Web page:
Rutgers IEEE Goes to the NY Maker Faire – Hack-A-Day

We were featured on Hack-A-Day at our most recent trip to the maker faire in NY Below is the post:

A few guys from Rutgers showed up at Maker Faire with Navi, their vehicle for the 2012 Intelligent Ground Vehicle Competition. Powered by two huge lead acid batteries, Navi features enough high-end hardware to hopefully make it through or around just about any terrain.

Loaded up with a laser range finder, a stereo camera setup, compass, GPS receiver, and a pair of motors capable of pulling 40A, Navi has the all the hardware sensors required to make it around a track with no human intervention. Everything is controlled by a small netbook underneath the control panel, itself loaded up with enough switches and an 8×32 LED matrix to be utterly incomprehensible.

In the videos after the break, the guys from Rutgers show off the systems that went into Navi. There’s also a video showing off Navi’s suspension, an impressive custom-built wishbone setup that will hopefully keep Navi on an even keel throughout the competition.

Also of note: A PDF design report for Navi and Navi’s own blog.

Rutgers goes to IGVC

Rutgers IGVC Team

The Team

We spent the majority of the year preparing for this event. The machining was done from scratch with the use of the Industrial Engineering departments CNC Mill, we also fabricated custom pcb’s and placed them on the robot as well. In total the robot had a custom suspension, custom chassis, custom built i7 computer, Novatel ProPack-V3 Di erential GPS,  Hokuyo UTM-30LX Laser Range nder, 5 Sony Playstation Cameras, and a Sparkfun 9-DoF IMU.

Everything seemed to be fine with the robot in NJ however, when we arrived at the tent in Michigan things started to get a little weird. We never actually had time to fully test the robot with all of the software and components integrated into one piece so when we go to the competition we never expected we would have the kind of problems that we encountered.

In the original design for the robot we didn’t actually have a large shaft sticking out from the center of the robot, this design modification came from the fact that our gps antenna just so happened to be right above our computers power supply. The interesting thing about power supply’s is that they use large inductors to store energy, however even though that might be great for the computer, the magnetic field generated by this effect was not good for the gps antenna and basically blocked the antenna from receiving any signal at all. Bottom line we fixed the problem.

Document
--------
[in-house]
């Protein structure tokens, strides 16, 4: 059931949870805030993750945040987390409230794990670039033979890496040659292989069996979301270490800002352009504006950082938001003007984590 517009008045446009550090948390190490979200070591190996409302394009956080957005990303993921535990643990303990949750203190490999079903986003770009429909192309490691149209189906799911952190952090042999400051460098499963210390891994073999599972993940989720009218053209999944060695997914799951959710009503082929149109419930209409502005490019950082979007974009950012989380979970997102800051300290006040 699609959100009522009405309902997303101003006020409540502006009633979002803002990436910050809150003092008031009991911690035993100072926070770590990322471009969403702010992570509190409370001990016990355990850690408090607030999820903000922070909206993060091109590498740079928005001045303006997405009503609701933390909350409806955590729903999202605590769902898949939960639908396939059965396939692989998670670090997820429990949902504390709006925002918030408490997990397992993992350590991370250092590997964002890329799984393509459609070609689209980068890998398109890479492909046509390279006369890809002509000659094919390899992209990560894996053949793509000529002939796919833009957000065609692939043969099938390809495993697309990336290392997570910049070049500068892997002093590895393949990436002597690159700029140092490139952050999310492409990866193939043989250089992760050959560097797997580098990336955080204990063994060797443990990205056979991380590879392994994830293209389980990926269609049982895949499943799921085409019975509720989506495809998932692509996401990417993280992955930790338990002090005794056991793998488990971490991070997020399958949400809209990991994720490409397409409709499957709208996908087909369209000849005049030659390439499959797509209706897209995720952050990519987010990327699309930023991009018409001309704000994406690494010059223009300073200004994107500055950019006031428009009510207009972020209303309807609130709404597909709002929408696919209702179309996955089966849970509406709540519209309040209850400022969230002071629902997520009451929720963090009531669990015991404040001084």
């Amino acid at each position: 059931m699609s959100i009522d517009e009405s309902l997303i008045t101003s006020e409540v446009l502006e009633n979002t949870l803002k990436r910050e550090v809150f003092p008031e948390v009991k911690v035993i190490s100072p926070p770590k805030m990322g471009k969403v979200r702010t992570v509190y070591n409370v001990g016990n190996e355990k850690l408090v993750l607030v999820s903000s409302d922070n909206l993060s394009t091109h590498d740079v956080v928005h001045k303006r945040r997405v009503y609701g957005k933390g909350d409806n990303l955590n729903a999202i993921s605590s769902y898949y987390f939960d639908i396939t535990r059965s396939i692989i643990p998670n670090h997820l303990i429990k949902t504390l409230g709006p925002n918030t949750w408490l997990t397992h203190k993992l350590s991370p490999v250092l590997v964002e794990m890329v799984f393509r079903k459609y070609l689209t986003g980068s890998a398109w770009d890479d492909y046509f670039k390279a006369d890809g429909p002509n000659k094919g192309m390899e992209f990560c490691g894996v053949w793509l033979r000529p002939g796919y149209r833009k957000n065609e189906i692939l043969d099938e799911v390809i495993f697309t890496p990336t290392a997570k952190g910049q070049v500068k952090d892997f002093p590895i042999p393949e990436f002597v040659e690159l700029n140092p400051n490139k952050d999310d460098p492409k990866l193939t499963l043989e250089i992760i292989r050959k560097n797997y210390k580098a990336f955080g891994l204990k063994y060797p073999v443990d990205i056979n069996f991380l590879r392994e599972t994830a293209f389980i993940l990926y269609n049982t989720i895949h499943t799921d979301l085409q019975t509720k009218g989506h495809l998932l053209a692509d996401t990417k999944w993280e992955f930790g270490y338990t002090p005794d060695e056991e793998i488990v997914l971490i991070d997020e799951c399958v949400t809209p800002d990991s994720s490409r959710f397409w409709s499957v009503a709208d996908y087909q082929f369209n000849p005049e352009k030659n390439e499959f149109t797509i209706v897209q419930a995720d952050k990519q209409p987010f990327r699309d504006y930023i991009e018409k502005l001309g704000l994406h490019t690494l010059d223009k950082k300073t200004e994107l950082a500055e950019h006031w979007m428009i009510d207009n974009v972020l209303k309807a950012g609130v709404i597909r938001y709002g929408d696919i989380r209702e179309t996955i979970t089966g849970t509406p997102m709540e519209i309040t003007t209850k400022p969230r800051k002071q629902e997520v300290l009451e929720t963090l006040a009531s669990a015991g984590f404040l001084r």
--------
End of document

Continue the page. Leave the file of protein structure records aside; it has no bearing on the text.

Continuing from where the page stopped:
Our next biggest problem came about from our Sparkfun IMU, basically an IMU incorporates an accelerometer and a magnetometer / compass  all in one package. Although it seemed very nice online and even seemed to work well at Rutgers, ultimately it failed us at competition due to large amounts of interference. Next year we plan to have a much better compass.

It’s really hard to express how much time and effort goes into competing in an event such as this. Although we gave it our best shot if only we had one more day we would have been able to qualify.


I learned a lot in Michigan, probably more so than I have with my two years so far at Rutgers. I met people from across the country and even places across the world all because robotics brings large groups of people together all with similar interests. I look forward to going back next year!


Google Panel @ Rutgers


Google came to Rutgers tonight to discuss technology and good business sense.

The most surprising thing about the panelist is that only one of them is an actual google engineer. The others actually work in the sales department, the student ambassador program, and biotechnology.

A lot of good questions are being asked, but the biggest question that still remains is, when am I getting a cr-48.

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Digital Logic: 4-bit Binary Adder

A 4-bit Binary Adder is actually quite interesting when you get down to how it really works. Before the carry look ahead adder was created a ripple adder would be used to make simple binary calculations. However, this was inefficeint in that a ripple adder relies on a completed summation in order to continue, this in effect would take much longer to compute and in a fast paced world made very little sense.